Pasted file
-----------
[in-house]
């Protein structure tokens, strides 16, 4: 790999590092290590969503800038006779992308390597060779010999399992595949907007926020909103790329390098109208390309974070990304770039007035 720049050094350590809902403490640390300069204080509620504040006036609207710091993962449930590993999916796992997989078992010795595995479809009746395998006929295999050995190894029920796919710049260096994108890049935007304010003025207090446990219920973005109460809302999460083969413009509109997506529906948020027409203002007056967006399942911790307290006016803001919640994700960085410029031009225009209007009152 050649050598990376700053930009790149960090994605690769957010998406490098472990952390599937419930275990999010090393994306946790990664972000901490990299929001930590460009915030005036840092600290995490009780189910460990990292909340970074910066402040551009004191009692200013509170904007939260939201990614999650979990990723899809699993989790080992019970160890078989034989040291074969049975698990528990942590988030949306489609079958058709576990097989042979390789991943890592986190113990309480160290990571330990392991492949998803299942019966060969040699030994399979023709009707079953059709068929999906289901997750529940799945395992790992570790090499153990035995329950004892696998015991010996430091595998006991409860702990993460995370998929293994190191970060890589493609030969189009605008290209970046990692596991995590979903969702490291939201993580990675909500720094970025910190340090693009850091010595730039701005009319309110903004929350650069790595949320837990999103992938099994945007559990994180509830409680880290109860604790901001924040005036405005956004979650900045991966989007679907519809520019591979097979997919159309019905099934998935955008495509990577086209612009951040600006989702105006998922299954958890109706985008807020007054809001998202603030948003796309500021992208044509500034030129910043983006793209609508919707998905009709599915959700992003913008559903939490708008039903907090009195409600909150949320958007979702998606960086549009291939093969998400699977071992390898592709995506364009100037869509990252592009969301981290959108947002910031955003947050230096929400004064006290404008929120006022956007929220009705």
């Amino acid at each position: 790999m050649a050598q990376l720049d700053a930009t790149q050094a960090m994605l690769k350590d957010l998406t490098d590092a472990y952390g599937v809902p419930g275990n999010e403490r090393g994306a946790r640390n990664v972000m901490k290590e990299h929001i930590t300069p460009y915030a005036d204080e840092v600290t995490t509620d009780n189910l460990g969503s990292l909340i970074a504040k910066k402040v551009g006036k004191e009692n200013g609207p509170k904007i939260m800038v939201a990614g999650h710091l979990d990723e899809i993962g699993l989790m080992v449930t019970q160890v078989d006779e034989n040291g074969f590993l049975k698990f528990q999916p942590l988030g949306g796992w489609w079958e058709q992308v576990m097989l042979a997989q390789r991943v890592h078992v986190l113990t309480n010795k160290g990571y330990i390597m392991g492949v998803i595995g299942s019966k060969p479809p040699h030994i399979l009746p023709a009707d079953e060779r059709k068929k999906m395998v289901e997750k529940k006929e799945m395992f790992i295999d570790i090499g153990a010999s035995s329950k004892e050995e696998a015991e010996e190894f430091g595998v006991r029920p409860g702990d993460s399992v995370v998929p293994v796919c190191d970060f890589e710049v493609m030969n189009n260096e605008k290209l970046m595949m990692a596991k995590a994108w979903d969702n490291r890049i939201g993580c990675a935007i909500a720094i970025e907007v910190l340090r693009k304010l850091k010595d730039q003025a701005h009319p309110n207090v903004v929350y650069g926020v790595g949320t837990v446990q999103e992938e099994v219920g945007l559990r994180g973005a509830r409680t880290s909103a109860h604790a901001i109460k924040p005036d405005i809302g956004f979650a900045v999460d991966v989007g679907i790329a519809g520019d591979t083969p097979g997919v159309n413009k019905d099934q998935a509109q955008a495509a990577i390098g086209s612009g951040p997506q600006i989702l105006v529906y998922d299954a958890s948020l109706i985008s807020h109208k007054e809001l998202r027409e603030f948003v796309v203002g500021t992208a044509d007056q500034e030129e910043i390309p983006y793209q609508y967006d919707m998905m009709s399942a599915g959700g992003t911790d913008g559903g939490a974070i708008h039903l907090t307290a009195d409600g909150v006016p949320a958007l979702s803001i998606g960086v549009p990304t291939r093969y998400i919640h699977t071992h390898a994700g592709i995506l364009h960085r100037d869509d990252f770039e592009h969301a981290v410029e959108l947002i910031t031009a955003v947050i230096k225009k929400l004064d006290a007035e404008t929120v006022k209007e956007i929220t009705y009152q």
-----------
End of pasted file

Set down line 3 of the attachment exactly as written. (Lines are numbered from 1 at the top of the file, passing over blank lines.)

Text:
């Amino acid at each position: 790999m050649a050598q990376l720049d700053a930009t790149q050094a960090m994605l690769k350590d957010l998406t490098d590092a472990y952390g599937v809902p419930g275990n999010e403490r090393g994306a946790r640390n990664v972000m901490k290590e990299h929001i930590t300069p460009y915030a005036d204080e840092v600290t995490t509620d009780n189910l460990g969503s990292l909340i970074a504040k910066k402040v551009g006036k004191e009692n200013g609207p509170k904007i939260m800038v939201a990614g999650h710091l979990d990723e899809i993962g699993l989790m080992v449930t019970q160890v078989d006779e034989n040291g074969f590993l049975k698990f528990q999916p942590l988030g949306g796992w489609w079958e058709q992308v576990m097989l042979a997989q390789r991943v890592h078992v986190l113990t309480n010795k160290g990571y330990i390597m392991g492949v998803i595995g299942s019966k060969p479809p040699h030994i399979l009746p023709a009707d079953e060779r059709k068929k999906m395998v289901e997750k529940k006929e799945m395992f790992i295999d570790i090499g153990a010999s035995s329950k004892e050995e696998a015991e010996e190894f430091g595998v006991r029920p409860g702990d993460s399992v995370v998929p293994v796919c190191d970060f890589e710049v493609m030969n189009n260096e605008k290209l970046m595949m990692a596991k995590a994108w979903d969702n490291r890049i939201g993580c990675a935007i909500a720094i970025e907007v910190l340090r693009k304010l850091k010595d730039q003025a701005h009319p309110n207090v903004v929350y650069g926020v790595g949320t837990v446990q999103e992938e099994v219920g945007l559990r994180g973005a509830r409680t880290s909103a109860h604790a901001i109460k924040p005036d405005i809302g956004f979650a900045v999460d991966v989007g679907i790329a519809g520019d591979t083969p097979g997919v159309n413009k019905d099934q998935a509109q955008a495509a990577i390098g086209s612009g951040p997506q600006i989702l105006v529906y998922d299954a958890s948020l109706i985008s807020h109208k007054e809001l998202r027409e603030f948003v796309v203002g500021t992208a044509d007056q500034e030129e910043i390309p983006y793209q609508y967006d919707m998905m009709s399942a599915g959700g992003t911790d913008g559903g939490a974070i708008h039903l907090t307290a009195d409600g909150v006016p949320a958007l979702s803001i998606g960086v549009p990304t291939r093969y998400i919640h699977t071992h390898a994700g592709i995506l364009h960085r100037d869509d990252f770039e592009h969301a981290v410029e959108l947002i910031t031009a955003v947050i230096k225009k929400l004064d006290a007035e404008t929120v006022k209007e956007i929220t009705y009152q």